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ash_smith123

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Everything posted by ash_smith123

  1. Bedmax ones are good. You can get good deals through wholesalers but I would try and go direct and get better prices
  2. We had this idea a few years ago to run our kilns overnight. We bought an old oil boiler but it never really got going properly and then they bought new rules out for waste oil burners (licences ect ect) so we didn't bother going further with it. If you can get free oil (hard these days as garages have to get rid of it "responsibily") and a cheap oil boiler it might be worth a try! We also had a cheap sawdust burner when we started 8 or so years ago. I think the company are still on eBay now, but the thing was amazing. You could start a fire, 10 minutes later fill it with wet sawdust and it would burn for ages giving incredible heat!
  3. It's bonkers at the moment. 2 vans full the whole of next week now, booking deliveries for Wednesday 18th onwards [emoji51] Won't be long and we'll be booked up for Christmas.
  4. WTO tariffs for timber products in the event of “no-deal” Brexit - Timber Trade Federation TTF.CO.UK WTO tariffs for timber products in the event of “no-deal” Brexit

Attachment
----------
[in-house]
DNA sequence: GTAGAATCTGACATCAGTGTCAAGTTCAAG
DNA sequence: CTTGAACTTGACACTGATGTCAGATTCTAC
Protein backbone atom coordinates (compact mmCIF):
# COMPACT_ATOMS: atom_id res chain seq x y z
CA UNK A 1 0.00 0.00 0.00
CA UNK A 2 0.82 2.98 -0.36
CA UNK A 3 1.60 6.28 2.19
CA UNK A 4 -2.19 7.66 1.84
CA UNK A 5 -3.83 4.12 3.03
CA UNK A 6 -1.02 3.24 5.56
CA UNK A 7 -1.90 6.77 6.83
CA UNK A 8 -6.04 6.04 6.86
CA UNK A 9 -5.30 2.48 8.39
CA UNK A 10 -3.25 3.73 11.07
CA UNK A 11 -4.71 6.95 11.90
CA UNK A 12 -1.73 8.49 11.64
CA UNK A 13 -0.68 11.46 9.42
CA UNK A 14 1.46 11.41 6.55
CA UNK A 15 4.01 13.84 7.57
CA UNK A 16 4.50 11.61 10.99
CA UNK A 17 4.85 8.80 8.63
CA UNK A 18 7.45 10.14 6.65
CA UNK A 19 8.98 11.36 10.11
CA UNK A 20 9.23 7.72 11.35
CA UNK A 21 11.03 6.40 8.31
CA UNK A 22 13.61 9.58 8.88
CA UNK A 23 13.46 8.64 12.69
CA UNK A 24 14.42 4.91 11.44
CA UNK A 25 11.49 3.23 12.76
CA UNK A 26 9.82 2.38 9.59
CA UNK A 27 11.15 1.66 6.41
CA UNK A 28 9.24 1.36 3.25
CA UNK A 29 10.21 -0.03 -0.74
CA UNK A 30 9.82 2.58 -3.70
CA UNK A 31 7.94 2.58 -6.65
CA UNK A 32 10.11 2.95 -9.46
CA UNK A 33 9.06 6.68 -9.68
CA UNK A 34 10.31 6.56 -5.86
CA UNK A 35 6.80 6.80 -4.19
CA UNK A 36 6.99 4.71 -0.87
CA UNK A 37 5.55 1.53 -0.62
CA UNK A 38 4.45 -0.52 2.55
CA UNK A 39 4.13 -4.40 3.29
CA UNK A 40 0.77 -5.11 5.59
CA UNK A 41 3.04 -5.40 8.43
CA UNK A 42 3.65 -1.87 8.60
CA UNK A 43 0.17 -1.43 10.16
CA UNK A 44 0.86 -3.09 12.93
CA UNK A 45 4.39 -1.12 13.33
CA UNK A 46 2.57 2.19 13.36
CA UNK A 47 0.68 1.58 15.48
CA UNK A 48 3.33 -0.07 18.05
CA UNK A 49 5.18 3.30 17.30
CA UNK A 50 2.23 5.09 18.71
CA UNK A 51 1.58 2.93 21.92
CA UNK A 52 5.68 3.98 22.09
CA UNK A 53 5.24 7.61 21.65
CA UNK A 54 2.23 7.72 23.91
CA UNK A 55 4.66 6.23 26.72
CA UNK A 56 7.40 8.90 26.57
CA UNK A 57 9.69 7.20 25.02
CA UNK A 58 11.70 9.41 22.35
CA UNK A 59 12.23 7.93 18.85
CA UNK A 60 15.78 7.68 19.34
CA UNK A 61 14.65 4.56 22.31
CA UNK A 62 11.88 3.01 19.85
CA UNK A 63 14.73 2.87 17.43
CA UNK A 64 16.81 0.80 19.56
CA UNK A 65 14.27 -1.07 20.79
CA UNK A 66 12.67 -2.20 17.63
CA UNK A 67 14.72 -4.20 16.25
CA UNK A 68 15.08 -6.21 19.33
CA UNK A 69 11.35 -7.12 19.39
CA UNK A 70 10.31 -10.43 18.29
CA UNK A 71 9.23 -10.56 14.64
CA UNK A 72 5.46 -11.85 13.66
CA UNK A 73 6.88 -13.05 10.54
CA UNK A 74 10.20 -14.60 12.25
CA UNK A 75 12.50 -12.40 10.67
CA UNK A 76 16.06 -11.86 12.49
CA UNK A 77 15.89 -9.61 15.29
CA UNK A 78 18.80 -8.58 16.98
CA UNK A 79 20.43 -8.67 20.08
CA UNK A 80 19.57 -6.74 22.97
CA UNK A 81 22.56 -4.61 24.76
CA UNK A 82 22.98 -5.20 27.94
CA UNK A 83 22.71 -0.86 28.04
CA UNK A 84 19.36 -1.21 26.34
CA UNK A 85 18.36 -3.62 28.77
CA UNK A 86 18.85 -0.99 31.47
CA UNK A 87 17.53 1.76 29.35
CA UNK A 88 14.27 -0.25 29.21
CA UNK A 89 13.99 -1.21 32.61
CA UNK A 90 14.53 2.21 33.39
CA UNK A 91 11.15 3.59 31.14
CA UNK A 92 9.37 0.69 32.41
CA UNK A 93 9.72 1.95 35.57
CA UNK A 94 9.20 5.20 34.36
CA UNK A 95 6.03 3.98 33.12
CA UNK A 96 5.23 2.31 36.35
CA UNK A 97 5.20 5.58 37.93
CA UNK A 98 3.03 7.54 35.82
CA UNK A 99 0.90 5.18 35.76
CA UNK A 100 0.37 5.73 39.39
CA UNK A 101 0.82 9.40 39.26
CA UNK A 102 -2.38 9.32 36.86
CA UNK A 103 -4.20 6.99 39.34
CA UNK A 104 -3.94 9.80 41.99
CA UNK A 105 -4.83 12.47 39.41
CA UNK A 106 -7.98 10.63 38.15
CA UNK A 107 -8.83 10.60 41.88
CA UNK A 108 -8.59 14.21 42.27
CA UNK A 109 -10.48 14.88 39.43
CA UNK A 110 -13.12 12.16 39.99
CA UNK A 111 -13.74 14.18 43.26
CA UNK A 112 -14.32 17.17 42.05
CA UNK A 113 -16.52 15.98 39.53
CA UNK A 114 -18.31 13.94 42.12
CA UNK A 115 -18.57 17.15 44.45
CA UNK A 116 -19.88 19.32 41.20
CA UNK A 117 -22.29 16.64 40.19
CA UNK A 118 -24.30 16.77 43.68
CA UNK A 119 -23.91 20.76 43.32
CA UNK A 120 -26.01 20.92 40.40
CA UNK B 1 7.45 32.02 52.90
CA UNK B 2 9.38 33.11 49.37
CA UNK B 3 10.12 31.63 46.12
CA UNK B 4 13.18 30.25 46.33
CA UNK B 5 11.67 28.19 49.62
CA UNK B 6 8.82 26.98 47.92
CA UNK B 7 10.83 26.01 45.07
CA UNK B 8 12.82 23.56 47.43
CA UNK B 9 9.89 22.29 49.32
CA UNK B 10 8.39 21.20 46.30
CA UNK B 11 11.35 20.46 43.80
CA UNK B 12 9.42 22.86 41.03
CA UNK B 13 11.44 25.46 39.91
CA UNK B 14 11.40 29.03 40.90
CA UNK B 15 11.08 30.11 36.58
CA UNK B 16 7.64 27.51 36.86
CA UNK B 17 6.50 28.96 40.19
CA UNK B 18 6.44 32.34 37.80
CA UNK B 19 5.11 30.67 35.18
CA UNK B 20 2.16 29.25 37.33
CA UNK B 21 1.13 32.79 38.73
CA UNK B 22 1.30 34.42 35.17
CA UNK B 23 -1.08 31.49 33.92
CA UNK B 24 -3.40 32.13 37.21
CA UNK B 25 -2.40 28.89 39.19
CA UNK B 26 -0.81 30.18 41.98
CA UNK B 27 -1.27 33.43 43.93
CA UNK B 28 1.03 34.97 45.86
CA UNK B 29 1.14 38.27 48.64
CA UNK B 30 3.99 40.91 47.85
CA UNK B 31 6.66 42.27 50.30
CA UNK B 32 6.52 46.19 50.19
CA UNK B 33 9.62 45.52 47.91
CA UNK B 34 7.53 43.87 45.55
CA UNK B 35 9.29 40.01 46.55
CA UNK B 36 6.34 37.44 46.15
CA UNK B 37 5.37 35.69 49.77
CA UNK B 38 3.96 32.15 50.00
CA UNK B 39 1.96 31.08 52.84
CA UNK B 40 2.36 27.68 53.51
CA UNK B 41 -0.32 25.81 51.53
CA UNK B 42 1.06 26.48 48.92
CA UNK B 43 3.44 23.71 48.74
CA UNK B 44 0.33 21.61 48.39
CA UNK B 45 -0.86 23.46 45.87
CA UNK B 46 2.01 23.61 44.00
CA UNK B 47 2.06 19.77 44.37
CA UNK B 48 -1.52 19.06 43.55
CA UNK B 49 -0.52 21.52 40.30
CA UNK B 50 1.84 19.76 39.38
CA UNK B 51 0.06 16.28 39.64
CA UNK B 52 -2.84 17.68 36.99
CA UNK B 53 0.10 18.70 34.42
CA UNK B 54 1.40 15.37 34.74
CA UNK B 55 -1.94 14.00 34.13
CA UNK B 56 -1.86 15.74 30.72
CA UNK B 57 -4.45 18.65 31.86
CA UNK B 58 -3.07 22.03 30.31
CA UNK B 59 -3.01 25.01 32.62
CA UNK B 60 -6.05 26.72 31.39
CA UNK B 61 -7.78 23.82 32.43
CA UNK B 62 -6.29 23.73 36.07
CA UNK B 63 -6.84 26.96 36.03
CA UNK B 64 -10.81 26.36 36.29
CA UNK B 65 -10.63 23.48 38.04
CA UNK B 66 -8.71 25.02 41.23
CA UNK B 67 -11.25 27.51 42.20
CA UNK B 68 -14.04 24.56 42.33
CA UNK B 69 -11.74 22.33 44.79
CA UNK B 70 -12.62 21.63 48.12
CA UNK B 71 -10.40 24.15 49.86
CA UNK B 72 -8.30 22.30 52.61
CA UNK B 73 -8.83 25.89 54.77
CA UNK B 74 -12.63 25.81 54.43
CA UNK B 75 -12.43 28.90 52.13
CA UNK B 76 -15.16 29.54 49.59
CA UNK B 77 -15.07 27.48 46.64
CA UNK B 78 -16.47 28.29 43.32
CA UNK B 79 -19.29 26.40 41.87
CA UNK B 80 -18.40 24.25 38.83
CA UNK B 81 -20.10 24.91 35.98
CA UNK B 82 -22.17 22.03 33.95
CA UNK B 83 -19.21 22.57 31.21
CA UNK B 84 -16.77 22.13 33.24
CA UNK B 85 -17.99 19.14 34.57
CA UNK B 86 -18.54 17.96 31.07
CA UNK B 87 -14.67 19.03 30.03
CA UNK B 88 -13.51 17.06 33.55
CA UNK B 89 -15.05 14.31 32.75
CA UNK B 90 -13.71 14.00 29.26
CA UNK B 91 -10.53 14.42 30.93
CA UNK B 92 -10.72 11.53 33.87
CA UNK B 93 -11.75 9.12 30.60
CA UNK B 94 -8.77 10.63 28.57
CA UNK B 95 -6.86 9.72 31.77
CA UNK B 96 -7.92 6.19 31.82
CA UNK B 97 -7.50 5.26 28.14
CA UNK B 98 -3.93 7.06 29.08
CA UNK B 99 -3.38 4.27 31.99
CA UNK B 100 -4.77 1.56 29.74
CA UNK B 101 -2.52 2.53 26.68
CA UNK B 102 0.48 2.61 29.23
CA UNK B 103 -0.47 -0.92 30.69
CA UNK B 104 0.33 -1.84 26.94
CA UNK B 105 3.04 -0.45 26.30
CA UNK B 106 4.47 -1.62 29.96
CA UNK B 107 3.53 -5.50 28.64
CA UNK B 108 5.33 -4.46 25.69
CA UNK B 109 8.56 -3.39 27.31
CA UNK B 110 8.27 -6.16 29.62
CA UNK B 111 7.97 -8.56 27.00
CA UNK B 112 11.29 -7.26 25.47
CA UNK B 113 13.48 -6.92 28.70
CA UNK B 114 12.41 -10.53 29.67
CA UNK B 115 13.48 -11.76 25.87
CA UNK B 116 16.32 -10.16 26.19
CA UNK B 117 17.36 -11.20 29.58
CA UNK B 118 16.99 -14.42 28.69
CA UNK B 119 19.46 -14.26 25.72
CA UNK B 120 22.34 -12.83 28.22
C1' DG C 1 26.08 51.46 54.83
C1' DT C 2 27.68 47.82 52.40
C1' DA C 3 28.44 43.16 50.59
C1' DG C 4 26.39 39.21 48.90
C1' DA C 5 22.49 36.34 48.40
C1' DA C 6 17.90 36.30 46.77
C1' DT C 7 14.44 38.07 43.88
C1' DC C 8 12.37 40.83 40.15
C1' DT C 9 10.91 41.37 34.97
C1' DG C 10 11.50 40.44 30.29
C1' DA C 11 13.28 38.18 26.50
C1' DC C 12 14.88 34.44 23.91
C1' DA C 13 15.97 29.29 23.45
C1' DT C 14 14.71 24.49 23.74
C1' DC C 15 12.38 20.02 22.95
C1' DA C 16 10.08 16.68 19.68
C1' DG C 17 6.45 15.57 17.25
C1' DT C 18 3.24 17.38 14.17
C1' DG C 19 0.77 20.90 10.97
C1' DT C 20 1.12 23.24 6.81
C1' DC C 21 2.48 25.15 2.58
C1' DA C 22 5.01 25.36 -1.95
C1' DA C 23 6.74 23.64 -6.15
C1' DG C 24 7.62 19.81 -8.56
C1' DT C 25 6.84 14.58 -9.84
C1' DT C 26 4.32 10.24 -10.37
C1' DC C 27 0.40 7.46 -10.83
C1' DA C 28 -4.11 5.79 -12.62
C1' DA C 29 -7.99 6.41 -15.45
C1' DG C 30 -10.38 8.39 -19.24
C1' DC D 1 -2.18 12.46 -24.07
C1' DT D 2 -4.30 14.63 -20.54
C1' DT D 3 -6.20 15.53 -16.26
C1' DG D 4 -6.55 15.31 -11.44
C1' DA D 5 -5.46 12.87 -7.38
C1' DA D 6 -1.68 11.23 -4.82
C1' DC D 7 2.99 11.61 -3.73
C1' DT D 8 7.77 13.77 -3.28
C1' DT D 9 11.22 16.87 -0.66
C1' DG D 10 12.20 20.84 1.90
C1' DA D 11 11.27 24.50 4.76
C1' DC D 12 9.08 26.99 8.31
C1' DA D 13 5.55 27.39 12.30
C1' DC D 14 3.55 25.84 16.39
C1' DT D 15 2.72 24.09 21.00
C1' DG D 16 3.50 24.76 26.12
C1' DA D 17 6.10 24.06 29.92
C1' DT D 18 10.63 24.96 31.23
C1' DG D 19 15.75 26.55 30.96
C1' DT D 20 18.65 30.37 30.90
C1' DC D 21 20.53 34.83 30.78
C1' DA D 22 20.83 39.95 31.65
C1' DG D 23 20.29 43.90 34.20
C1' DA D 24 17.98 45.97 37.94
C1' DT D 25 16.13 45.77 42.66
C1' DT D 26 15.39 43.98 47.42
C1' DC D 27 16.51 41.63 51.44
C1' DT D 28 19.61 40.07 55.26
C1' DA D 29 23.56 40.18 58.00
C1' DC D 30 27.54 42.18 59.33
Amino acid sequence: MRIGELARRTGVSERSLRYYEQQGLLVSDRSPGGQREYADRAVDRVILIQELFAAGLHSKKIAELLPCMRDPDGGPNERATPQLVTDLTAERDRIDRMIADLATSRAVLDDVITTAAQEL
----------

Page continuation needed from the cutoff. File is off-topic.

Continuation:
5. Wrong! No tariffs on wood products on WTO or any other terms if we left without a deal [emoji106]
  6. Might be interested. Hauliers are coming from Kent back to South Wales empty so I might be able to sort a back load. I'll let you know asap
  7. 2 people, 2000 cube minimum. Our delivery driver does a minimum 9 cube and at most 15 (if all really local) a day in the winter 5 days a week and 6/8 cube on a Saturday. We also get quite alot of people collecting. We've got 2 vans so if it's busy we put a run of 3 cube on the second van. That's what I mean, if you just bought it all in and really pushed it you could have 2 drivers running out and not worrying about cutting it!